Thinking of Setting Up a Paperless Office?

Posted on: 13 December 2016

There has been a substantial rise in the occurrence of the paperless office in recent years. As mobile communications have increased in complexity and functionality, so fewer and fewer documents have been needed. Of course, for some companies there is a legal requirement to keep records over the course of several years and therefore some businesspeople have resisted the move toward greater digitisation. In fairness, most offices have some paperwork requirements and organisations which are genuinely paperless are thin on the ground. However, higher quality scanning equipment and improved readability of digitised documentation does mean that today's business world is much more set up to be paperless than ever before. How do you go about making the shift?


For companies which have kept traditional customer files on paper, there will often be a great deal of documentation to turn into digital records. Filing cabinets and folders often take up much-needed space in offices and so converting them makes sense from a commercial point of view, especially in places where rental charges for office space are high. Third-party contractors can systematically convert your documents to scans, if you don't have the manpower or technical skills to do this yourself. However, disposal of documents must be taken as seriously as digitising it. Skip bins, which can be picked up when full by a secure document disposal operator, are the obvious choice for disposing of papers and files securely. If you utilise your usual waste disposal system or paper recycling contractor, then private documents and customer records might easily find their way into the public domain or come into the possession of a competitor. A paperwork loss can be catastrophic for businesses, especially if personal records go astray. Therefore, removal skips – which can vary in size according to your needs – are the way to go.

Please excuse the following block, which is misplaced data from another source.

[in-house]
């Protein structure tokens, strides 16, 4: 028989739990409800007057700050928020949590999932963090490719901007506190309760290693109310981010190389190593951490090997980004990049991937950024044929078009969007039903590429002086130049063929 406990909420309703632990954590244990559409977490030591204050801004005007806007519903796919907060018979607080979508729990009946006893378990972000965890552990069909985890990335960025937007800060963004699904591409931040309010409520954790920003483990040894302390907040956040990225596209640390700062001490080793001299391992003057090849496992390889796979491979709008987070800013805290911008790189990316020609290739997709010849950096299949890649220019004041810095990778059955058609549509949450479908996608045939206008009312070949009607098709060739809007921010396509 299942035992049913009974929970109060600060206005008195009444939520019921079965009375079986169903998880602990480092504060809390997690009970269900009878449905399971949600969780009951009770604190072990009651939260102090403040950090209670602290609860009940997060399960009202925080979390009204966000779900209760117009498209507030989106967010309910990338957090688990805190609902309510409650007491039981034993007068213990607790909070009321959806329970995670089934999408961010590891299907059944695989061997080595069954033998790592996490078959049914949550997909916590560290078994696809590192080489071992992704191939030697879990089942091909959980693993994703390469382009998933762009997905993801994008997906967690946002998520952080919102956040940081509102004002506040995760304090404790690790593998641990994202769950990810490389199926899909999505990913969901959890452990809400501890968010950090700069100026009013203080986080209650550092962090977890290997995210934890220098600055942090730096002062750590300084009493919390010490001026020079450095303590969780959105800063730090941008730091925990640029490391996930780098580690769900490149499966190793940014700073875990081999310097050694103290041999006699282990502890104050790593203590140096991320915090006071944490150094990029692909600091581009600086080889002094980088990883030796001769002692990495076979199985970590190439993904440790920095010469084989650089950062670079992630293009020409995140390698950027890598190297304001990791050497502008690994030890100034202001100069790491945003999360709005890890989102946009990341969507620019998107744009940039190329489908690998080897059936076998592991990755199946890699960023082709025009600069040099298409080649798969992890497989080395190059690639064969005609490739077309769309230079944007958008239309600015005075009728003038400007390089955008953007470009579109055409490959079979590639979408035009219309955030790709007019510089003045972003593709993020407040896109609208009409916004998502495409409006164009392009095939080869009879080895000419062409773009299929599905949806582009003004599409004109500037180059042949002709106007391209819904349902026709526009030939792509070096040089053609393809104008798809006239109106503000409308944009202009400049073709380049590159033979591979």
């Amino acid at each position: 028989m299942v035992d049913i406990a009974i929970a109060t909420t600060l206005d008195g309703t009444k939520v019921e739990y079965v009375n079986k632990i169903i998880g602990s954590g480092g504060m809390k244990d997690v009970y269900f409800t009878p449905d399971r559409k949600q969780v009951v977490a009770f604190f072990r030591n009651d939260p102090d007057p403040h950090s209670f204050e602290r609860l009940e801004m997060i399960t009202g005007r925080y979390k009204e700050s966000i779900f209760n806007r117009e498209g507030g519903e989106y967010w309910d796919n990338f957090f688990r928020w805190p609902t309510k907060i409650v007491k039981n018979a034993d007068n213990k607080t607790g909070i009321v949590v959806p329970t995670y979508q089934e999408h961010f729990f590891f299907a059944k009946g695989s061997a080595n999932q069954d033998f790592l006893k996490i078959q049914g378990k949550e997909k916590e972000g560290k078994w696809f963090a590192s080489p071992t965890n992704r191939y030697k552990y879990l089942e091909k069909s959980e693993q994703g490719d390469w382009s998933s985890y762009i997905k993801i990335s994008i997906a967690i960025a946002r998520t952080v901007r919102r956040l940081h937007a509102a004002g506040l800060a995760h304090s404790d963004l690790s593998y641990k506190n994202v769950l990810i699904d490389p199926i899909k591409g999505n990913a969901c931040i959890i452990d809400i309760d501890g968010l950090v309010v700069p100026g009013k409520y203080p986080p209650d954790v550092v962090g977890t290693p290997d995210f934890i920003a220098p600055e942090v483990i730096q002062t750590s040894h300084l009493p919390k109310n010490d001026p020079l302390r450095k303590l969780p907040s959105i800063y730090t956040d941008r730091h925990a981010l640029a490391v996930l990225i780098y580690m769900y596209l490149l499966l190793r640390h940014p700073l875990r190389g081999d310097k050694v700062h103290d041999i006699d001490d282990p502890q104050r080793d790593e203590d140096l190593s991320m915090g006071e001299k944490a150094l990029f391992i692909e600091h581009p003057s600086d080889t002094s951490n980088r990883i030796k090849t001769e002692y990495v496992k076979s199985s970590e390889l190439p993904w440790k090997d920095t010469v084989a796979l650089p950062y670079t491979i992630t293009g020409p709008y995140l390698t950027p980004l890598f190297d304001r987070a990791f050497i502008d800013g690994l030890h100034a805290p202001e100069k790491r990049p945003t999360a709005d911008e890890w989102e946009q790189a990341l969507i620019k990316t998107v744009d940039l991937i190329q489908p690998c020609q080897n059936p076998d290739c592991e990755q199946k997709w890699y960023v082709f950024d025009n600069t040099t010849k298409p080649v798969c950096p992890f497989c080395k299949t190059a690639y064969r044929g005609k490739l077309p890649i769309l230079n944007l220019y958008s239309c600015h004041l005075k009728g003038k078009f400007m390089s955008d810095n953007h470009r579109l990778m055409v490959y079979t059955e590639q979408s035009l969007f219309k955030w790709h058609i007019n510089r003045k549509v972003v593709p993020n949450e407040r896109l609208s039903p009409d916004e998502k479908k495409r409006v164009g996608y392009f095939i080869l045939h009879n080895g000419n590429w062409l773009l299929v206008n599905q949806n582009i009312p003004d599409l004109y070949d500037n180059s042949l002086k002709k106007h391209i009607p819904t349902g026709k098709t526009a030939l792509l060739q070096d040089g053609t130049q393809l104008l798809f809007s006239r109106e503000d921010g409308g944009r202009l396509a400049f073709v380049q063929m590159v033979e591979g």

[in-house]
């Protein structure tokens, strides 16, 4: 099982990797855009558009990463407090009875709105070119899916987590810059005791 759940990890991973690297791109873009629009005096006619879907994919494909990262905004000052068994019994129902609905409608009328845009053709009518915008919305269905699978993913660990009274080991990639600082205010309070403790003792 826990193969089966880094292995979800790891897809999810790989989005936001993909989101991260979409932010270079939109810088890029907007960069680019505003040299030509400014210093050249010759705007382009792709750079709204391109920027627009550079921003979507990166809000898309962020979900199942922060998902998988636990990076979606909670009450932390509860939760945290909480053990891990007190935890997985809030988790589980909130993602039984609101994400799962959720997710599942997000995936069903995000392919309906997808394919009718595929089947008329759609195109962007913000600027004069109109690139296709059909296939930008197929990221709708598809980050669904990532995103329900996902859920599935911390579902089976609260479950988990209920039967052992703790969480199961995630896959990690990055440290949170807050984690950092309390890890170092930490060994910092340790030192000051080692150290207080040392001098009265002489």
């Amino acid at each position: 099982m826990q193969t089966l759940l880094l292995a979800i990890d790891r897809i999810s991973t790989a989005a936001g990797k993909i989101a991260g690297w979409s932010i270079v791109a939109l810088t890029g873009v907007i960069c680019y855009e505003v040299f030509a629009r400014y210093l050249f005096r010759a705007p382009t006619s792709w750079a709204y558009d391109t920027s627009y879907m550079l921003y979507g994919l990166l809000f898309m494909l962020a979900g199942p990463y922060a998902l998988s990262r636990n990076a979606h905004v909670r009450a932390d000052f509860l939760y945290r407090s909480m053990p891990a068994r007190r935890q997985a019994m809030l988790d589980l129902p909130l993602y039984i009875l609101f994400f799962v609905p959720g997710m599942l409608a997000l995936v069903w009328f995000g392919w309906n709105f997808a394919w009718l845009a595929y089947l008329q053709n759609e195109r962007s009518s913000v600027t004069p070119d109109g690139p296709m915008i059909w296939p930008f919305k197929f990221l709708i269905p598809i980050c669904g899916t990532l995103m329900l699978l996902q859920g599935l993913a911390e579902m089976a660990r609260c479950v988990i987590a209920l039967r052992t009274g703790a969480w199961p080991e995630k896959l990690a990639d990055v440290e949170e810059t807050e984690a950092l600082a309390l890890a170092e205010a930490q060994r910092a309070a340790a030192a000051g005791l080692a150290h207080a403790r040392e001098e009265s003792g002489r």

New Record Keeping

Along with their historical paper records, all businesses generate new paperwork. The paperless office should be able to handle incoming post in such a way that records are made digital immediately. Your post room staff should scan documents, letters and delivery notes as items come in and forward these to the relevant personnel in the form of an email. Software is sometimes needed to attach such digitised documentation to supplier or customer records in your database, but this is relatively inexpensive and quite frequently offered as an 'add-on' option with commercial database software. Once processed, the paperwork should be destroyed in a sensible manner, either by shredding or being taken away by a secure document contractor.